A FOCUS ON WASH SITUATION
Universal access to Quality WASH services
Access to Water:
Kenya is classified as a water scarce country. The per capita renewable water resource stood at 647m3in 2015, but are projected to fall to 245 m3 per capita by the year 2025, which is well below the recommended minimum of 1000m³/capita/year. Despite the chronic water scarcity, the country has only developed 15% of its available safe water resources in an attempt to meet this glaring shortfall. Existing inadequacies in water infrastructure further exacerbates the low water supply reliability. These levels of water scarcity are a key limiting factor for development, and poses a major challenge to attaining the coverage targets of Kenya’s Vision 2030 as well as the Sustainable Development Goal (SDG) targets. Partly because of these issues, the CoK 2010 entrenches water and public sanitation as a constitutional right, and places high premium on environmental conservation.
According 2015 Annual Water Sector Review Report, the national water coverage stood at 53% with significant variation between rural and urban areas, which respectively stood at 55% and 82%. About 30% of Kenyans have access to piped water, but even amongst this group, water supply remains rather intermittent, with some receiving water only twice per week.
Kenya’s surface water is generally described as brown and turbid due to pollution linked to degradation of catchment areas. This notwithstanding, there exists low levels of water quality monitoring and household water treatment. Other key challenges are high levels of non-revenue water, environmental degradation, poor water abstraction and management as well as effects of climate change. The impact of inadequate access to safe drinking water is most felt amongst the poor, creating a vicious circle of diseases and poverty which costs the country between 1% and 7% of its GDP annually.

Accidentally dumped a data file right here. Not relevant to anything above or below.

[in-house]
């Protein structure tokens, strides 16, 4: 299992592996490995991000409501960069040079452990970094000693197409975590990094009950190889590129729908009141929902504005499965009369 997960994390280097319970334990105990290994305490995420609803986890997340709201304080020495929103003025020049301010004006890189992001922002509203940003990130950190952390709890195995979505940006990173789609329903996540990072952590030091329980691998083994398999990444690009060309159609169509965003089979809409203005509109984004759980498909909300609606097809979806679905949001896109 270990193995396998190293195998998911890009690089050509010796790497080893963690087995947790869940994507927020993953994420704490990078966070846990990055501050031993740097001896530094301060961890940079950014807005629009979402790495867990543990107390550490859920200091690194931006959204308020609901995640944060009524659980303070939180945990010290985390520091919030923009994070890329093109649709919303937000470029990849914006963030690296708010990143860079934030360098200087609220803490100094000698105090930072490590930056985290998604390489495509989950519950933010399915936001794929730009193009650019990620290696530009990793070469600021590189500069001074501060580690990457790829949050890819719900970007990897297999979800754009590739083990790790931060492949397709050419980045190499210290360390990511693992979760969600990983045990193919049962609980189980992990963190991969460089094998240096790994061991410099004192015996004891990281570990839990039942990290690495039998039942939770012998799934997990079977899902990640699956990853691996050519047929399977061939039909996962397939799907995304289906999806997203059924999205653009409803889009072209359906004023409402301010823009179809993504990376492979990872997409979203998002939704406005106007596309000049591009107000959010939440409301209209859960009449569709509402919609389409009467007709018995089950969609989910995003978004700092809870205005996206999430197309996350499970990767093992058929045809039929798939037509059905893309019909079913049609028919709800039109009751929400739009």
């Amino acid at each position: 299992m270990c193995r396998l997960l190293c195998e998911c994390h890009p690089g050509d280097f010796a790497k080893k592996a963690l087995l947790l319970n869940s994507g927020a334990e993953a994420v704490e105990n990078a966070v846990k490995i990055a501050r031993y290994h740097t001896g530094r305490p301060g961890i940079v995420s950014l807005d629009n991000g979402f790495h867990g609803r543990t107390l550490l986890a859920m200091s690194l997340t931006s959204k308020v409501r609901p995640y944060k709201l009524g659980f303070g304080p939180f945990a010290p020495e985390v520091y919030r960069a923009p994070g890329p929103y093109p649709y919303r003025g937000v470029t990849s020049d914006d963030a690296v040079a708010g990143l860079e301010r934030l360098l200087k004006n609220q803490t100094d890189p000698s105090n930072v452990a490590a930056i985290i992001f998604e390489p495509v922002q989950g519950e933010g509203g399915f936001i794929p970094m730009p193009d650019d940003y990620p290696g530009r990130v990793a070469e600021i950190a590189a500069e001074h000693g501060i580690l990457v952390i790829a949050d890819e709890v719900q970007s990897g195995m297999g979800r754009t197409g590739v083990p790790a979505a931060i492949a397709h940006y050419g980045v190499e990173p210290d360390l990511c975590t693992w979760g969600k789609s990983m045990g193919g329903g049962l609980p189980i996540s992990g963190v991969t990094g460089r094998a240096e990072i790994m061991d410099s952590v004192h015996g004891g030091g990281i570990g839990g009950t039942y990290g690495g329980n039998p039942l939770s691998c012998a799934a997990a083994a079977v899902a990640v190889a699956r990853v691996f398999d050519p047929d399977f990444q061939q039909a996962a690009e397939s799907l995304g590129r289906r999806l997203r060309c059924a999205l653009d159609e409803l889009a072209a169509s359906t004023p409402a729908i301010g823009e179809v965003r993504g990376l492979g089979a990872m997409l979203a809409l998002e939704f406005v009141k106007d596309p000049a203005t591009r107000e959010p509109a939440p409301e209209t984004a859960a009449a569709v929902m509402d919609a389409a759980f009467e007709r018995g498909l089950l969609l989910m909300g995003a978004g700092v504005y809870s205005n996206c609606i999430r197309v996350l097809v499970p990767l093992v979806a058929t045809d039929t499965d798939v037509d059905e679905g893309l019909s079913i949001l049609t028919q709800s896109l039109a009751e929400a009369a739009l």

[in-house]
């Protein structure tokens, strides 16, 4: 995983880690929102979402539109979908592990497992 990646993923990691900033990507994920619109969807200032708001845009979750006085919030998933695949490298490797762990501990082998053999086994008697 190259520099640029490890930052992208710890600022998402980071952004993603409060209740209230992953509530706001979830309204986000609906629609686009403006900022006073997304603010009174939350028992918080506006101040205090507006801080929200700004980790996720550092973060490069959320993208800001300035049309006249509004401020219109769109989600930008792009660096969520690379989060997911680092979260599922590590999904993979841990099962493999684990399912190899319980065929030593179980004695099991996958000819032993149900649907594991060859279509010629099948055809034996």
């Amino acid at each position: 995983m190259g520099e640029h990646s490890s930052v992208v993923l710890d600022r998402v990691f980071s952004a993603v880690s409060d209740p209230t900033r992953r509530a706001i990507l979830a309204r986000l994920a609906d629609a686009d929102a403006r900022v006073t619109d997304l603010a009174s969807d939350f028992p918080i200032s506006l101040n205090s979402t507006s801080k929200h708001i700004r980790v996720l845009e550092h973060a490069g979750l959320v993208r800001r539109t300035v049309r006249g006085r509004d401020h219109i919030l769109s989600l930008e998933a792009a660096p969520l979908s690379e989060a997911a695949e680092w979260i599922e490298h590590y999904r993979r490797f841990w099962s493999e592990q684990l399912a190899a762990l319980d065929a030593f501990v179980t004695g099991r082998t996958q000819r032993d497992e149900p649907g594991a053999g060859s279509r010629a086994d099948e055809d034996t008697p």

Kenya’s water storage capacity is estimated at 103m3 per capita, of which 100m3 per capita is for hydropower production, leaving only 3m3 per capita for water supply and other uses such as irrigated agriculture. The limited storage capacity leaves the country vulnerable to climate and hydrologic variability granted the heavy reliance on rainfall for agriculture, electricity generation and water supply.
Access to Sanitation and Hygiene:
The current urban and rural sanitation coverage stands respectively at 73% and 70%, which appears to be on track in relation to national targets. The key challenges as regards sanitation include low levels of public awareness, weak policy and strategy at national and county levels, poor planning, low investment, weak sanitation infrastructure,negative socio-cultural beliefs and lack of appropriate technology for sanitation facilities. The situation regarding hygiene practices is equally poor, as is manifested in unsafe disposal of human excreta, low and inappropriate hand washing practices; poor food hygiene; poor personal hygiene; as well as poor disposal of solid waste effluent into water catchment bodies and storm water.
Half the hospital beds in developing countries are occupied by people with water sanitation or hygiene related diseases—adding an extra burden to limited health care delivery services. According to the World Bank desk report, poor sanitation costs Kenya US$324 million annually, equivalent to 0.9% of GDP, while open defecation costs Kenya US$88 million per year – yet eliminating the practice would require less than 1.2 million for latrines to be built and used.
WASH in Schools:
Poor sanitation contributes to school dropout and low literacy rates, especially among girls. There is limited funding by GoK for school sanitation within the Water, Education and Health Sectors.The percentage coverage of hand `washing facilities’ is low while the latrine: pupil stance ratio stands at 1:50, but with significant -regional disparities ranging from the highs of 1:108 and 1:94 in North Eastern and Nyanza respectively and the lows of 1:27 and 1:43 in Central and Eastern regions. Key challenges include loose soil formations leading to frequent collapse in constructed facilities, in schools, insufficient awareness in schools about pit latrine emptying services, and low prioritization of sanitation as demonstrated by limited budget allocation by schools towards WASH.